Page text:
Lack of economic leadership marks G-20 summit
WASHINGTON (MarketWatch) -- The photo op at the Group of 20 economic summit this week with President Barack Obama and Russia's Vladimir Putin showing their evident distaste for one another drew a lot of attention, but a less visible spectacle was that of Obama lecturing German Chancellor Angela Merkel on economics.
That's a picture -- much like the blind leading the blind.
How can Obama, who has bought into the deficit myth himself, possibly convince Merkel that she's on the wrong path by focusing on fiscal rectitude?
How can Obama, who has let himself be bullied by everyone from Wall Street honchos to Republican deficit hawks, possibly stand up to an iron chancellor who has already faced down every other leader in Europe?
Focusing on German public opinion regarding the "deadbeat" countries of southern Europe, Merkel has failed to realize that her own chances of re-election next year hinge on not letting the European economy implode. How can she possibly care about Obama's chances for re-election this year?
Reports from the G-20 meeting in the Mexican resort of Los Cabos say Obama urged European leaders to stimulate their economies. They countered that they already have too much debt to embark on any stimulus and he had no arguments to convince them otherwise.
What's missing on both sides of the Atlantic is anything resembling economic leadership. The G-20 was little more than a group of politicians watching today's opinion polls, which reflect the collective ignorance of a voting public that's waiting for someone to take care of this mess.
In the U.S., Republican deficit hawks intent on reducing the size of government browbeat voters with the notion that the deficit is the problem, when there is no evidence -- repeat, no evidence -- that the deficit is hurting the economy now.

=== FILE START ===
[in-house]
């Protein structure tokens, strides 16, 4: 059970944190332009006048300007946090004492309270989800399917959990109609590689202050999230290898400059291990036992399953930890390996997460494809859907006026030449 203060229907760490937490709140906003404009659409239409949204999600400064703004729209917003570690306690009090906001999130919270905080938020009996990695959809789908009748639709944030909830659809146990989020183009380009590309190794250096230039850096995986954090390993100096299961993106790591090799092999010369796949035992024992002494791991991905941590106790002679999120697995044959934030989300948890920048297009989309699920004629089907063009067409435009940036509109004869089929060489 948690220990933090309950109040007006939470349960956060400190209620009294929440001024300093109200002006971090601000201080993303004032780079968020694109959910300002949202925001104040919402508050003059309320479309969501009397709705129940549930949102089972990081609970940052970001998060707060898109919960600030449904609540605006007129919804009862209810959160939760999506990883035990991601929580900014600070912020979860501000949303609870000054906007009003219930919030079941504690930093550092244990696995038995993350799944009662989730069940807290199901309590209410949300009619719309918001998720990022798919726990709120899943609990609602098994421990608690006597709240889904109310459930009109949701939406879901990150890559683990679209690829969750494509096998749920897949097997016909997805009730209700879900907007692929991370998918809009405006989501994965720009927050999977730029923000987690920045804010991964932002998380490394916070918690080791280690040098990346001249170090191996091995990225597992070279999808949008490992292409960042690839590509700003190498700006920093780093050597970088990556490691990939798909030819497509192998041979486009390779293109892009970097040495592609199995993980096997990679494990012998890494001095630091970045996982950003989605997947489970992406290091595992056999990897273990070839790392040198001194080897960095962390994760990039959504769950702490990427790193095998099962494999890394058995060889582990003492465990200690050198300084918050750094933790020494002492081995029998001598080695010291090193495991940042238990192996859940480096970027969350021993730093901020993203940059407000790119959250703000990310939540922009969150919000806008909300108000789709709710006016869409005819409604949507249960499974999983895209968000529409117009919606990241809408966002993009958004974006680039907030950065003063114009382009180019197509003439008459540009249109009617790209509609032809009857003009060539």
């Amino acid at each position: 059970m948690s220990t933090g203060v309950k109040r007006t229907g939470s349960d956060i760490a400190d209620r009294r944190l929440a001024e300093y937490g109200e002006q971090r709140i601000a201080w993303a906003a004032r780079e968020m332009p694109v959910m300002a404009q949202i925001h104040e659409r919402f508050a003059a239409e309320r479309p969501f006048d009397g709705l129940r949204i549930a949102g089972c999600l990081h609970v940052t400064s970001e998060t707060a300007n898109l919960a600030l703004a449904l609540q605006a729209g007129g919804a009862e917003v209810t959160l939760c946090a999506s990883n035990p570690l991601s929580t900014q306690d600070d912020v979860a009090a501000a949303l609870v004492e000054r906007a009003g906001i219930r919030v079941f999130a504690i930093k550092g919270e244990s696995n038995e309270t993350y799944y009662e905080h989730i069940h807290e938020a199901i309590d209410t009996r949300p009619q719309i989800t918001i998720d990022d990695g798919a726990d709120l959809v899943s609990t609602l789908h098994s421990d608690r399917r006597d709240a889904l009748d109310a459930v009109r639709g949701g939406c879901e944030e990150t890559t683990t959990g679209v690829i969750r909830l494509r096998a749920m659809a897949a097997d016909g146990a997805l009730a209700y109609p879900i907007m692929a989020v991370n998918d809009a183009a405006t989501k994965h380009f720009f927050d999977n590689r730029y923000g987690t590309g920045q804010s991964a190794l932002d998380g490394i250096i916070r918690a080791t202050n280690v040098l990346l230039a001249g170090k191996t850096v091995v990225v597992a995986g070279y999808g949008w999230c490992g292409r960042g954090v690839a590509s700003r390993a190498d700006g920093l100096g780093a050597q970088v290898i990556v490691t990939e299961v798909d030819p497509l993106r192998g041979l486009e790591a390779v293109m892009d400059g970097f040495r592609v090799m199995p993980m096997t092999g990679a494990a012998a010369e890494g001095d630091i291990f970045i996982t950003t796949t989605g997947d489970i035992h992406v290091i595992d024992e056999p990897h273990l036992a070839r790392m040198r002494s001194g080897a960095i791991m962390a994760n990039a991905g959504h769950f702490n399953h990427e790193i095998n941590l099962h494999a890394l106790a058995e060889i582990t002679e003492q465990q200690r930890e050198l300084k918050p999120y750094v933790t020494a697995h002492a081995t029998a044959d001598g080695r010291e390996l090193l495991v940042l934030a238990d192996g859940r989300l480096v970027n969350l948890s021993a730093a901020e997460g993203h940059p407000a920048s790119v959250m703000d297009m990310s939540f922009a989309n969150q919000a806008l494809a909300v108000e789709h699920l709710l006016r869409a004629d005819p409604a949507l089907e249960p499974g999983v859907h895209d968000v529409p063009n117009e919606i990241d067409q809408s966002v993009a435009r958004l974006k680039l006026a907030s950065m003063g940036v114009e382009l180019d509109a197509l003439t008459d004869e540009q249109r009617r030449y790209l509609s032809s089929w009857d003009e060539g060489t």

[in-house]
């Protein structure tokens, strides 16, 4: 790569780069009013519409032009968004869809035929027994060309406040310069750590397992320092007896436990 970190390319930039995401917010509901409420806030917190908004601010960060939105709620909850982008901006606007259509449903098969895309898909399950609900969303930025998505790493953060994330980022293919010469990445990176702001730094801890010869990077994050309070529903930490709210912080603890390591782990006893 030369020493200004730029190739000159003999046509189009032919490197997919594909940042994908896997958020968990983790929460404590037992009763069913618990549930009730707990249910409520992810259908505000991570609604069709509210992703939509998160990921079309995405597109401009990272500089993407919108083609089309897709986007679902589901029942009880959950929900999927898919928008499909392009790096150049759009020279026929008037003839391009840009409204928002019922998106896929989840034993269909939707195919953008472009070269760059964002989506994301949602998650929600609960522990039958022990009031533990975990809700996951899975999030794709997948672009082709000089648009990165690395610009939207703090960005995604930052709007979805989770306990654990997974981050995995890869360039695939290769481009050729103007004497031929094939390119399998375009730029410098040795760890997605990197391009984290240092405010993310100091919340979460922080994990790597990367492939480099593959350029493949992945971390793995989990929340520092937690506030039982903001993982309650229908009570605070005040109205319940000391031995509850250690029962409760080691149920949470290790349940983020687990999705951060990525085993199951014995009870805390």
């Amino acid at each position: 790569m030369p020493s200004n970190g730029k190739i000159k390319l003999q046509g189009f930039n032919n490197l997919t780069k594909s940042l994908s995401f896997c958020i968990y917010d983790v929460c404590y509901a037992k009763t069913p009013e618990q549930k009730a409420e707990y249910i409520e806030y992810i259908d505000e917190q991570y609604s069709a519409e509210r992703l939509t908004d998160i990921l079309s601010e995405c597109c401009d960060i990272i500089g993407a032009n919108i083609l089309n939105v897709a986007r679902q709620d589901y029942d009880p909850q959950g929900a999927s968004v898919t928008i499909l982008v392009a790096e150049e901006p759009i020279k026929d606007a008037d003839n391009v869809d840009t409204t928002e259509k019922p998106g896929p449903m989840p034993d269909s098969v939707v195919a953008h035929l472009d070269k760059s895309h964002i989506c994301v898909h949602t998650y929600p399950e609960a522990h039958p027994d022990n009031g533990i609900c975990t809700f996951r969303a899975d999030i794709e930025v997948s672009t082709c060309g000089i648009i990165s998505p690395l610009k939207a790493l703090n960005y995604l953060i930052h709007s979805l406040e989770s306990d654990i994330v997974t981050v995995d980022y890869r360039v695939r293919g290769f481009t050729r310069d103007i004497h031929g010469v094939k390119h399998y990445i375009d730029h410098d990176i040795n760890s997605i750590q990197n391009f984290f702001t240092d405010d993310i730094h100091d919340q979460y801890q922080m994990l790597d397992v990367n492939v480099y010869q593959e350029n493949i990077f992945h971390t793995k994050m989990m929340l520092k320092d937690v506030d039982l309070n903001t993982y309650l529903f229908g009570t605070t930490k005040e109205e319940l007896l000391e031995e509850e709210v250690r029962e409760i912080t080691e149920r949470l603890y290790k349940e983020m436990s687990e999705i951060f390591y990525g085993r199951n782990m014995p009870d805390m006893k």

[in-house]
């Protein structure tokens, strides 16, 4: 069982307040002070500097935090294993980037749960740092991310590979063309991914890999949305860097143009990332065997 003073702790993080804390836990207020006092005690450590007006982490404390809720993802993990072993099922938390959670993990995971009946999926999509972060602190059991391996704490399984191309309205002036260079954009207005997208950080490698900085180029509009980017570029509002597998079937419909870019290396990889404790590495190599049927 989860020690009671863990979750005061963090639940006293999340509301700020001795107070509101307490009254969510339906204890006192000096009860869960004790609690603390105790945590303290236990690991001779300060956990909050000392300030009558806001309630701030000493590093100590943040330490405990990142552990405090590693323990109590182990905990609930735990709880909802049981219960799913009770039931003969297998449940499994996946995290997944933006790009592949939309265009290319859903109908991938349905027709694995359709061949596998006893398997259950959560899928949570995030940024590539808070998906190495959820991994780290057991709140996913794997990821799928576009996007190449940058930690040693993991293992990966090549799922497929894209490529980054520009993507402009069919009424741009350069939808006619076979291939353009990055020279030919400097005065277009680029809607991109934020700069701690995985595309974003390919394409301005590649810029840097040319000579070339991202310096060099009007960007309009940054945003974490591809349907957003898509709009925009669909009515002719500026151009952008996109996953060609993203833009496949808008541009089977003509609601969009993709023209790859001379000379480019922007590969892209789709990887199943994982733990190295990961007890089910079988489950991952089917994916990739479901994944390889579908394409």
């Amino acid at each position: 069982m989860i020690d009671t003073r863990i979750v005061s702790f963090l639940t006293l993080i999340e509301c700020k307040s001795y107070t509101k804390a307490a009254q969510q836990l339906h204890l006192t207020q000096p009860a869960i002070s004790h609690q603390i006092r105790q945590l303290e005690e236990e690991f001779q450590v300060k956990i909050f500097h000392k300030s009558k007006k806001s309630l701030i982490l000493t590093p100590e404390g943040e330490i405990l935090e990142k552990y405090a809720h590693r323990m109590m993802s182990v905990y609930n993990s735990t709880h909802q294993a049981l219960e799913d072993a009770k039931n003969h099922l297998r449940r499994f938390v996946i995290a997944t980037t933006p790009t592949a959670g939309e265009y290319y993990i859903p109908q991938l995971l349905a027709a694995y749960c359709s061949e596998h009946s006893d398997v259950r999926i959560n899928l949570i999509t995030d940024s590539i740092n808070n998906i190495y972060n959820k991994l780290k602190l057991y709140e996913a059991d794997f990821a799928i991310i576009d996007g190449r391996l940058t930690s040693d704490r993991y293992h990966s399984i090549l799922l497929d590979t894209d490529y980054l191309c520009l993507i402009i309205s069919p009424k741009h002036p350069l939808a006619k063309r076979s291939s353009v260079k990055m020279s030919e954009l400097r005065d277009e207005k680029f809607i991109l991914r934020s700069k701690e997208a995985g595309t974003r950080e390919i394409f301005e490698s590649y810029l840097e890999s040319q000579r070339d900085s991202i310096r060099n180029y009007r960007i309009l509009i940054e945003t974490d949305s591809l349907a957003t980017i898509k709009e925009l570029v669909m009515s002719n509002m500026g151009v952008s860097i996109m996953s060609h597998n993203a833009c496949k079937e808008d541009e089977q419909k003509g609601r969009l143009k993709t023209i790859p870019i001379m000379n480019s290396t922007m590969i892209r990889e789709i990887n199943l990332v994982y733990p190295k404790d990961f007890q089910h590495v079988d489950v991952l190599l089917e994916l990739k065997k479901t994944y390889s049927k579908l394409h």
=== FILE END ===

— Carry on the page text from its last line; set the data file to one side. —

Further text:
And yet, there is no countervailing message that lack of demand is really the problem, because Democrats, starting with Obama, have also accepted the premise that the deficit is the issue.
According to reports from Los Cabos, Europeans rebuffed Obama's advice by bringing up the U.S.'s own "financial problems" -- and he agreed with them. Those financial problems would no doubt be the ones that enable the U.S. government to borrow money at virtually negative interest rates, right?
In Germany, voters too ready to believe that their prosperity rests solely on their virtue don't seem to have a clue about their responsibilities to the rest of Europe, which has fed that prosperity, thanks to a currency regime that favors Germany at other countries' expense.
And Merkel has done nothing to enlighten them, either perhaps because she doesn't grasp that fact herself or, more likely, because she doesn't consider it politically expedient.
Now Merkel, who feels vindicated by her success in bullying the Greeks into voting against their own best interests, seems intent on digging in her heels and keeping Europe on a path to a wide and deep recession that could engulf Germany, too.
As for Obama, he has added to the perception of his weakness in the face of an ideologically driven Congress with his inability to sway Merkel one inch from the course she has decided on.
The official G-20 communiqué was vague and largely ignored by the markets, which had low expectations to begin with. The best U.S. officials could muster was some off-the-record comments that there was indeed a heightened sense of urgency in Europe and a "change in tone."
Wow, that should give the markets renewed hope.
It is probably too late at this point for Obama to show any leadership on the economy. To the extent that his re-election depends on the economy, he seems likelier than ever to join Jimmy Carter and George H.W. Bush in the ranks of well-intentioned but weak one-term presidents.
Absent a dramatic change of course in Europe, Obama's chances now depend in large part on Federal Reserve Chairman Ben Bernanke and presumptive Republican nominee Mitt Romney.
But the Fed's disappointingly cautious action this week just to extend Operation Twist for six months may have marked the last opportunity for Bernanke to do anything that can buoy the economy before the election.
Romney could conceivably still do something seriously wrong in his campaign and let Obama squeak through to a second term, but after more than half a dozen years of practicing, the former governor of Massachusetts finally seems to be getting the hang of a national campaign.
It may be that Putin's body language in the photo session with Obama said it all: Don't bother me; I'll discuss these issues with your successor.